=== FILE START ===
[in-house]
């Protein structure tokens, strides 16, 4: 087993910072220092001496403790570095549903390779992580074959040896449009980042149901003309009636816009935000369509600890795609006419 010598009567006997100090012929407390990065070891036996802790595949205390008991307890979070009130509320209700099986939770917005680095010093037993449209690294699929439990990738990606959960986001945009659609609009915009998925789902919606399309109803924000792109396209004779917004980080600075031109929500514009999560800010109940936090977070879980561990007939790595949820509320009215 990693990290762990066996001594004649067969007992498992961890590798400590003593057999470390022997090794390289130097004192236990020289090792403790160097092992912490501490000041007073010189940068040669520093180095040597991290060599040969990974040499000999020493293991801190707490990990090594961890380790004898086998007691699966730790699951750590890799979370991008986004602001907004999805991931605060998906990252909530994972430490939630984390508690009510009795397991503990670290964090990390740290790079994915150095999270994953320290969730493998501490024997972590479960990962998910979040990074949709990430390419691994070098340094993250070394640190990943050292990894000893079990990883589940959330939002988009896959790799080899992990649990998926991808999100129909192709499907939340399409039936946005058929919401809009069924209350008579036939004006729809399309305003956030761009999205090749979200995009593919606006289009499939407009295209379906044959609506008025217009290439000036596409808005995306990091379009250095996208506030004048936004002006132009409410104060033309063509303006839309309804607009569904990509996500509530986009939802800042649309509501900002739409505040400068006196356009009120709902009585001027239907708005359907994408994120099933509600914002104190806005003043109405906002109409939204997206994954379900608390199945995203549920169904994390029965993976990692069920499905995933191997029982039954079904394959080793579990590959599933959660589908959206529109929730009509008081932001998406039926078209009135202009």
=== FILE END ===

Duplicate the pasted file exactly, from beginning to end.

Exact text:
[in-house]
């Protein structure tokens, strides 16, 4: 087993910072220092001496403790570095549903390779992580074959040896449009980042149901003309009636816009935000369509600890795609006419 010598009567006997100090012929407390990065070891036996802790595949205390008991307890979070009130509320209700099986939770917005680095010093037993449209690294699929439990990738990606959960986001945009659609609009915009998925789902919606399309109803924000792109396209004779917004980080600075031109929500514009999560800010109940936090977070879980561990007939790595949820509320009215 990693990290762990066996001594004649067969007992498992961890590798400590003593057999470390022997090794390289130097004192236990020289090792403790160097092992912490501490000041007073010189940068040669520093180095040597991290060599040969990974040499000999020493293991801190707490990990090594961890380790004898086998007691699966730790699951750590890799979370991008986004602001907004999805991931605060998906990252909530994972430490939630984390508690009510009795397991503990670290964090990390740290790079994915150095999270994953320290969730493998501490024997972590479960990962998910979040990074949709990430390419691994070098340094993250070394640190990943050292990894000893079990990883589940959330939002988009896959790799080899992990649990998926991808999100129909192709499907939340399409039936946005058929919401809009069924209350008579036939004006729809399309305003956030761009999205090749979200995009593919606006289009499939407009295209379906044959609506008025217009290439000036596409808005995306990091379009250095996208506030004048936004002006132009409410104060033309063509303006839309309804607009569904990509996500509530986009939802800042649309509501900002739409505040400068006196356009009120709902009585001027239907708005359907994408994120099933509600914002104190806005003043109405906002109409939204997206994954379900608390199945995203549920169904994390029965993976990692069920499905995933191997029982039954079904394959080793579990590959599933959660589908959206529109929730009509008081932001998406039926078209009135202009």